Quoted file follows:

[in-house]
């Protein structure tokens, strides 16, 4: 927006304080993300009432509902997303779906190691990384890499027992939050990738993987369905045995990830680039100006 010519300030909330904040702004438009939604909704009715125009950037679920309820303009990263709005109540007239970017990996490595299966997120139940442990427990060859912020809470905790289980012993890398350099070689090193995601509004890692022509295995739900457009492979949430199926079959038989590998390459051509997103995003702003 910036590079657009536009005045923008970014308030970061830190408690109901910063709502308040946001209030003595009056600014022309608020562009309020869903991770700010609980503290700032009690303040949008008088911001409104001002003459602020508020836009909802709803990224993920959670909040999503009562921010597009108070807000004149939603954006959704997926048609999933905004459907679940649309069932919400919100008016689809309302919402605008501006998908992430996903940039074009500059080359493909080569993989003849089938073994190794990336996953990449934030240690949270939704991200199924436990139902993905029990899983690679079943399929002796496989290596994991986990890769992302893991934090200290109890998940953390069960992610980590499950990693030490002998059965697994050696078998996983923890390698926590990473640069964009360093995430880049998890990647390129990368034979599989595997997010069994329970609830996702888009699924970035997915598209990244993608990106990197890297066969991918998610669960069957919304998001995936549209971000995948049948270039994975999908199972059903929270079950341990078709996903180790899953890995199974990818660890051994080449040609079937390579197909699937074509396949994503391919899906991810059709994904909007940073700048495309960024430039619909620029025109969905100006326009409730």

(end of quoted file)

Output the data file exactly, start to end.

[in-house]
């Protein structure tokens, strides 16, 4: 927006304080993300009432509902997303779906190691990384890499027992939050990738993987369905045995990830680039100006 010519300030909330904040702004438009939604909704009715125009950037679920309820303009990263709005109540007239970017990996490595299966997120139940442990427990060859912020809470905790289980012993890398350099070689090193995601509004890692022509295995739900457009492979949430199926079959038989590998390459051509997103995003702003 910036590079657009536009005045923008970014308030970061830190408690109901910063709502308040946001209030003595009056600014022309608020562009309020869903991770700010609980503290700032009690303040949008008088911001409104001002003459602020508020836009909802709803990224993920959670909040999503009562921010597009108070807000004149939603954006959704997926048609999933905004459907679940649309069932919400919100008016689809309302919402605008501006998908992430996903940039074009500059080359493909080569993989003849089938073994190794990336996953990449934030240690949270939704991200199924436990139902993905029990899983690679079943399929002796496989290596994991986990890769992302893991934090200290109890998940953390069960992610980590499950990693030490002998059965697994050696078998996983923890390698926590990473640069964009360093995430880049998890990647390129990368034979599989595997997010069994329970609830996702888009699924970035997915598209990244993608990106990197890297066969991918998610669960069957919304998001995936549209971000995948049948270039994975999908199972059903929270079950341990078709996903180790899953890995199974990818660890051994080449040609079937390579197909699937074509396949994503391919899906991810059709994904909007940073700048495309960024430039619909620029025109969905100006326009409730």